Once I got the concept of block design, using her extensive handouts with design pages, and overlays, based on her pricey but incredibly worth it book, An Exaltation of Blocks, which I own, and I figured out how to efficiently transfer those designs to my weaving software, I was like a woman obsessed.

Within the week between sessions, I wove off five towels, each horizontal design across was different. Yes, I had to re-tie my treadles before each new design, and I was worried about my shoulder under the loom, but it worked out perfectly, and I got each re-tie down to about 6 minutes.

The towels were OK, not my favorite colors, and not my favorite proportion. I prefer bolder colors, but that’s what was staring at me on the shelf, so I went with it. I prefer a towel in a 3:2 proportion, usually 30″ x 20″. These were 16″ wide by probably 30″. And I’m not a fan of 8/2 cotton sett at 18 epi. I know that’s the going trend, Rosalie isn’t the only instructor who encourages this sett. I’m a garment fabric weaver, I like my fabrics, and my towels to have meat to them. Personal taste. I’m allowed.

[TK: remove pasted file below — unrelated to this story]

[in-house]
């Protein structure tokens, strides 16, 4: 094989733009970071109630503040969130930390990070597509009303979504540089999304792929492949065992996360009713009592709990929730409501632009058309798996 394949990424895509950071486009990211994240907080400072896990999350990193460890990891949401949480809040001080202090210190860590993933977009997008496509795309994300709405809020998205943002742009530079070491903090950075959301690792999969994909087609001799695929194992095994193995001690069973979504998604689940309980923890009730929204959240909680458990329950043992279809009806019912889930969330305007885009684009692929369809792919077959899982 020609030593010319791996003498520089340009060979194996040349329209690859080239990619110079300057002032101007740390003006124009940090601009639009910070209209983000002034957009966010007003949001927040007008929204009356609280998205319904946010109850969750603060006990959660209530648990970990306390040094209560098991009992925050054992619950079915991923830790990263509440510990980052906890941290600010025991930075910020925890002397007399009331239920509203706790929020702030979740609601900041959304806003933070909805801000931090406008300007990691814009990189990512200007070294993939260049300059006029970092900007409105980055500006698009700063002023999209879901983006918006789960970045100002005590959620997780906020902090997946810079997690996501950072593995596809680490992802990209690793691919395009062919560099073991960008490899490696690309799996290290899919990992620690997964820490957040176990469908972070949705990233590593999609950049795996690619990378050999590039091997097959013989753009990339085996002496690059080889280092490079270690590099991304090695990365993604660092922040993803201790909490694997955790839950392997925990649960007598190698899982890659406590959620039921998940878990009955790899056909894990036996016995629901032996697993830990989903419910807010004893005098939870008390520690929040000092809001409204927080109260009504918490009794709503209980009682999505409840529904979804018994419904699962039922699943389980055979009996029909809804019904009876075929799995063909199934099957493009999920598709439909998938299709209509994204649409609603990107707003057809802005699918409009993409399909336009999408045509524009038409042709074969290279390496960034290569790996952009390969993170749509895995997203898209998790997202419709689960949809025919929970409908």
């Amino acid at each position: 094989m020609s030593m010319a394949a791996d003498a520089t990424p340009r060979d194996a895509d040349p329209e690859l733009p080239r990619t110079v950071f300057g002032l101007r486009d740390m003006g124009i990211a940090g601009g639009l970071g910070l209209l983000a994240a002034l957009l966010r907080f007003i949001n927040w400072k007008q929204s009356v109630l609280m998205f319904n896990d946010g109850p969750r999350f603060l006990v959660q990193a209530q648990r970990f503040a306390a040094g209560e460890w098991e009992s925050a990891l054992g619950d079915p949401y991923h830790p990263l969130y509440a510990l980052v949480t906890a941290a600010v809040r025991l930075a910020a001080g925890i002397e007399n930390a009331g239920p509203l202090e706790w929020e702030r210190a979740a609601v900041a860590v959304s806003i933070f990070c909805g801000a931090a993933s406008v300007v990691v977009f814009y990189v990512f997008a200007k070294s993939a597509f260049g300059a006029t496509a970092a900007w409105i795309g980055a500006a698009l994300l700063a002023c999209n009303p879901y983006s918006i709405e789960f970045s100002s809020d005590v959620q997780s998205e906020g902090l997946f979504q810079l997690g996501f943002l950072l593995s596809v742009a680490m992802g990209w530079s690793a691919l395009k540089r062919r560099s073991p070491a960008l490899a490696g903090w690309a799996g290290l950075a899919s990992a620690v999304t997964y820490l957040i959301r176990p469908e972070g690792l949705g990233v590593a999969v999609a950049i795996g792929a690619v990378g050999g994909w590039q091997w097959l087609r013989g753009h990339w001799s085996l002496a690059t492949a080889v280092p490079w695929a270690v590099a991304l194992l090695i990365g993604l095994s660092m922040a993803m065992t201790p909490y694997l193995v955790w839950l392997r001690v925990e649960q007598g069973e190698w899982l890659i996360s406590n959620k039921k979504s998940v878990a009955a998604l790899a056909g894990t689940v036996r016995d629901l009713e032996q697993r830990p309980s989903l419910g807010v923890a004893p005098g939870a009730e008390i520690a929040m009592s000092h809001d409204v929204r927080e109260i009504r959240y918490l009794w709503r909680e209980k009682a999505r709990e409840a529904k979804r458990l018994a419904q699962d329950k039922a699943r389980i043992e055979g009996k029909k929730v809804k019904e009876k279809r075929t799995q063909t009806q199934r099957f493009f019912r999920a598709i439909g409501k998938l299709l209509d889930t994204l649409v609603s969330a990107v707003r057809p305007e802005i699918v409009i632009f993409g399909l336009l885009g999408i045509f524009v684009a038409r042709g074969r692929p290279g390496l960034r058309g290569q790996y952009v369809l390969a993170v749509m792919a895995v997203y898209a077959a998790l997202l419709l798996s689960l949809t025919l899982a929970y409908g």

So I had these five towels, which represented a terrific exercise, and I kept thinking, boy, I really could use another summer top…

So Scarlett move over…

I used my 1000 swing dress pattern, cutting the center front and center back on the selvedges, and overlaid the sleeve of the 200 jacket pattern, and used the sleeve for that jacket, cut shorter, to create the top pattern. It has an invisible zipper down the back.

Because Huck Lace can be pretty fragile if you cut into it, I used 3/8″ (1cm) strips of cross wise cut Fusiknit and fused it on the perimeter wherever the cut edges were unstable, like on the sleeve cap.

I basically sewed this top in one sitting. I was definitely a woman obsessed. The photo shows me modeling an almost finished top, just the handwork, and removing all the little red tailor’s tacks. Getting the blocks to match was challenging, since Huck shrinks differently depending on the design.

All the work is finished and it is hanging in my closet waiting for a place to wear it. I’m gathering with a couple friends on Sunday for my birthday. Sounds like a plan.

So back to Rosalie’s book… I bought this book a couple years ago, and I will be honest, I had not opened it. I do that a lot. My one weakness is a desire to acquire all the knowledge, whether or not I ever actually read it, as long as it is here at my fingertips, I’m happy. I’m running out of room for books, and I am acutely aware that I really have no idea what’s in my libraries, because I sent my daughter to an estate sale, lots of weaving and sewing books, and she kept sending me pictures of what was there, and I couldn’t run up and down the three flights of stairs fast enough.